Hi-Res Booklet Onderscheidingen Indispensable JAZZ NEWS - L'album du mois JAZZ NEWS - 5 Sterne Fono Forum Jazz
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Jazz - Verschenen op 4 oktober 2019 | Concord Jazz

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In 2013, Chick Corea teamed up with a couple of gold-standard rhythmists - Christian McBride on the double bass and Brian Blade on drums - with whom he recorded Trilogy, a brilliant live album which saw him blend his own repertoire with classic standards by Thelonious Monk, Jerome Kern, Oscar Hammerstein, Kurt Weil, Irving Berlin & co. Just as the title indicates, Trilogy 2 repeats the exercise: same cast, same idea, same great result. Of course, the relationship between the three of them has been consolidated over the years. And while Corea’s piano remains one of the best of his generation, it’s the McBride/Blade tandem that really shines as a creative stroke of genius. The accuracy of their interventions and punctuations are staggering, never off-kilter and never over the top. Finally, the repertoire is a touch more original than on the previous Trilogy, with Steve Swallow’s Eiderdown, Monk’s Crepuscule with Nellie, 500 Miles High by Return to Forever, Lotus Blossom by Billy Strayhorn as well as Pastime Paradise by Stevie Wonder. © Max Dembo/Qobuz
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Jazz - Verschenen op 6 september 1982 | ECM

Hi-Res Booklet Onderscheidingen Elu par Citizen Jazz - Hi-Res Audio - Top du mois de Jazznews
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Vocale jazz - Verschenen op 1 januari 1956 | Verve

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Decades after they were recorded, the eight volumes of the Ella Fitzgerald Sings the Complete American Songbook series became timeless relics in jazz history and of 20 th century music in general. The idea for this immense project was originally proposed by producer Norman Granz, who was the singer’s manager as well as founder of the record label Verve. The first volume, Ella Fitzgerald Sings The Cole Porter Songbook, was published in 1956 and delighted the public and critics alike – so much so that that same year Ella Fitzgerald followed up with this recording, devoted to the songbook by Richard Rodgers and Lorenz Hart this time. As in the previous volume, Buddy Bregman, a gifted protégé of Granz who was just 25 years old at the time, conducted the orchestra and arrangements. The music in this album has a luxurious feel and oozes sensuality but Bregman’s strings never once overpower Ella’s rich and sensual voice. As for the more up-tempo tracks like the famous The Lady is a Tramp, that’s when the singer proves to us why she was crowned the queen of swing. The musicians who played in her August 1956 sessions in Los Angeles were as ever, the crème de la crème of West Coast jazz, including trumpeters Pete Candoli and Maynard Ferguson, saxophonists Bud Shank and Bob Cooper, and guitarist Barney Kessel, to name but a few. Ella Fitzgerald Sings the Rodgers & Hart Songbook was a greater success than her songbook dedicated to Cole Porter due to the sheer popularity of the New-York duo’s songs. Ella continued her project in the years that followed, with albums revisiting the repertoires of Duke Ellington in 1957, Irving Berlin in 1958, George and Ira Gershwin in 1959 Harold Arlen in 1961, Jerome Kern in 1963 and Johnny Mercer in 1964. © Marc Zisman/Qobuz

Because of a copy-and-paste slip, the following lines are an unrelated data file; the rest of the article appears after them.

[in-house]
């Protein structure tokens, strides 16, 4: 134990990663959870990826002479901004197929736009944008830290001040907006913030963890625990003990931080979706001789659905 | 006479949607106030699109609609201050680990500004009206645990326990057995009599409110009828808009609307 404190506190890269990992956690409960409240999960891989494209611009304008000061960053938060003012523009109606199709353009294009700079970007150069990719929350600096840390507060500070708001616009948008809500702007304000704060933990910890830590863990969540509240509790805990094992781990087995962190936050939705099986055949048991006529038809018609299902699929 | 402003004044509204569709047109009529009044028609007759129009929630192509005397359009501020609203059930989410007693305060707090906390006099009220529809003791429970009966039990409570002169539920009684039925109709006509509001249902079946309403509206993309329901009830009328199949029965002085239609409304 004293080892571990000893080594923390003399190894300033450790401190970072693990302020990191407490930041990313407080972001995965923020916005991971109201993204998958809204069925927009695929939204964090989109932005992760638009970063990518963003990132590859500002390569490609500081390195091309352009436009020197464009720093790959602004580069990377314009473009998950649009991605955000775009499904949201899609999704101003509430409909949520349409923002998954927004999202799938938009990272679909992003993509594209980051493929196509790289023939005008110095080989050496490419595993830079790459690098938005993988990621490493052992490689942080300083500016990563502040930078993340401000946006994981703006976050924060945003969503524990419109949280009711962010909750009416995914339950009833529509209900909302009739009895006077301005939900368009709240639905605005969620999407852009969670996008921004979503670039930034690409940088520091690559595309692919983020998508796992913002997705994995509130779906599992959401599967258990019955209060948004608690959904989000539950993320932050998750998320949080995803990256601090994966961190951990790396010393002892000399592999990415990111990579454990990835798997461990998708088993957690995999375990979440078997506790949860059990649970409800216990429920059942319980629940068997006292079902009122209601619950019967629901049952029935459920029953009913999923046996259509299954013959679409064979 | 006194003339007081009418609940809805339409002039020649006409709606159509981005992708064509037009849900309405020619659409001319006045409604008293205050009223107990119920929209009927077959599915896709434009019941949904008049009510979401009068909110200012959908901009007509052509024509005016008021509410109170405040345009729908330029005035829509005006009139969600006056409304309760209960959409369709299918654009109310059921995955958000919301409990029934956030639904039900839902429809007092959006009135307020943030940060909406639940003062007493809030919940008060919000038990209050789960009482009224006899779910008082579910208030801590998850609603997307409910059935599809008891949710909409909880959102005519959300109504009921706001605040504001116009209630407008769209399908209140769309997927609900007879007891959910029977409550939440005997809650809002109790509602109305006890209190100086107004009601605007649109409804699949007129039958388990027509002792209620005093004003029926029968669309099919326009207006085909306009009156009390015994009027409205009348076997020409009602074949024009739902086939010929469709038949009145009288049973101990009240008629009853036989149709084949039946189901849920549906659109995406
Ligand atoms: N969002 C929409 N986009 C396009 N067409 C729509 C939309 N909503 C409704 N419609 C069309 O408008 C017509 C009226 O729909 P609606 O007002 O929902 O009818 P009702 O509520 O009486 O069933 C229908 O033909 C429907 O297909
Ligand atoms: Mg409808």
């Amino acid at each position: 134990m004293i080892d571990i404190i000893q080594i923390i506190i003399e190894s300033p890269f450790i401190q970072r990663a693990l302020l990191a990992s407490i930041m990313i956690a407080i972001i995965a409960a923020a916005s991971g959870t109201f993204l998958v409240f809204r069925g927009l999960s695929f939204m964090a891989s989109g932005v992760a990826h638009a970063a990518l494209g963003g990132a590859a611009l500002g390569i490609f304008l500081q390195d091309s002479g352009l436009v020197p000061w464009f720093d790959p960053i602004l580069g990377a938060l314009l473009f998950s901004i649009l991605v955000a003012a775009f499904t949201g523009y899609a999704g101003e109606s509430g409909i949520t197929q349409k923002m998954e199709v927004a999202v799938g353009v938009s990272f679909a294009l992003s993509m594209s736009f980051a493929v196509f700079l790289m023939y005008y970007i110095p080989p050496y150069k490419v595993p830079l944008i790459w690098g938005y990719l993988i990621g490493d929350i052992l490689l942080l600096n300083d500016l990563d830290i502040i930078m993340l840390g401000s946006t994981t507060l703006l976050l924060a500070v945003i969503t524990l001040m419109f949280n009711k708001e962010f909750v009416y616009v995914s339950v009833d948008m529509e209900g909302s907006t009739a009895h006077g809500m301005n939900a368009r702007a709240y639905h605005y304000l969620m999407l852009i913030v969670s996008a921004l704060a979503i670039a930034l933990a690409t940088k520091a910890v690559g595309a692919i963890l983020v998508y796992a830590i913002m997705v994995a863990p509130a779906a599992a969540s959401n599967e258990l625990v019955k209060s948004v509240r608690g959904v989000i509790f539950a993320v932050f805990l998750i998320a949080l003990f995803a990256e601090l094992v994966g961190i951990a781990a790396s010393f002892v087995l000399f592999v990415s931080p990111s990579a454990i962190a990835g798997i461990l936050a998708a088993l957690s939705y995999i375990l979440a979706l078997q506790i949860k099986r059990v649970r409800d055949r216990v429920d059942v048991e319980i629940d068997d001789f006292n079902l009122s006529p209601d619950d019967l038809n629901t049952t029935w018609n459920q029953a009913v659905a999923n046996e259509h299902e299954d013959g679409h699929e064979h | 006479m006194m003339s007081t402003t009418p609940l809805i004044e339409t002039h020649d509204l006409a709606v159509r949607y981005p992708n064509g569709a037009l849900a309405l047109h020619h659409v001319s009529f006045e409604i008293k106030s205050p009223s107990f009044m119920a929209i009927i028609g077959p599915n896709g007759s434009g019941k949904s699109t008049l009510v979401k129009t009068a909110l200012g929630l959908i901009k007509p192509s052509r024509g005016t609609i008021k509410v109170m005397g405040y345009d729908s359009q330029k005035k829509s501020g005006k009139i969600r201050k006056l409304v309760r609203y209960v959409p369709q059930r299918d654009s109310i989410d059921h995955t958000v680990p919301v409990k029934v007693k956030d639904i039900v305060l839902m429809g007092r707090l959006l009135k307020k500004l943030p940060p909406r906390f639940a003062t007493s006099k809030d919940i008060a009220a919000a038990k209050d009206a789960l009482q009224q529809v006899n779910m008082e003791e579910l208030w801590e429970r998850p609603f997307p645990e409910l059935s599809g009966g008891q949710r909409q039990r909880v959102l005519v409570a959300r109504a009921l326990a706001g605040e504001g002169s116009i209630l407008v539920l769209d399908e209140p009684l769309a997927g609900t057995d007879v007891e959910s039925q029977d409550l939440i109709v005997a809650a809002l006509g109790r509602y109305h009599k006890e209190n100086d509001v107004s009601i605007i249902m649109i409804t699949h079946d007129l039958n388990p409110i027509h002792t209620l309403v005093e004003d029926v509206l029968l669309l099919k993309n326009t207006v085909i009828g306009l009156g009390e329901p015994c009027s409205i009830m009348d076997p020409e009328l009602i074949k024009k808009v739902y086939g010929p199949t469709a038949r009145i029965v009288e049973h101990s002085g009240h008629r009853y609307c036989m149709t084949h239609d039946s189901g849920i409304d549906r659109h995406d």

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Jazz - Verschenen op 1 januari 2014 | Universal Music Group International

Hi-Res Booklet Onderscheidingen Sélection JAZZ NEWS
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Jazz - Verschenen op 13 juli 2012 | ECM

Hi-Res Onderscheidingen 4F de Télérama - Choc de Classica - Indispensable JAZZ NEWS - Stereophile: Recording of the Month
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Jazz - Verschenen op 1 januari 1978 | A&M

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Thanks to the Latin-inflected title track, Children of Sanchez became another huge hit for Chuck Mangione. The title song even earned him a Grammy for Best Pop Instrumental Performance, and serious jazz listeners will spot a problem with that award -- it was for pop, not jazz. That, of course, is an accurate assessment of Mangione's music, since there isn't much improvisation on the album at all. Instead, there's a selection of Spanish and Latin-flavored instrumentals, arranged as if to give the impression that the album is a song cycle. If so, it's a song cycle/concept album that doesn't go anywhere. Nevertheless, there's enough pleasant music here to satisfy fans of his pop stylings. © Stephen Thomas Erlewine /TiVo
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Jazz - Verschenen op 4 september 2009 | ECM

Hi-Res Onderscheidingen Hi-Res Audio
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Jazz - Verschenen op 6 november 2015 | ECM

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Jazz - Verschenen op 1 januari 2009 | ECM

Hi-Res Booklet Onderscheidingen Elu par Citizen Jazz - Hi-Res Audio

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Jazz in het magazine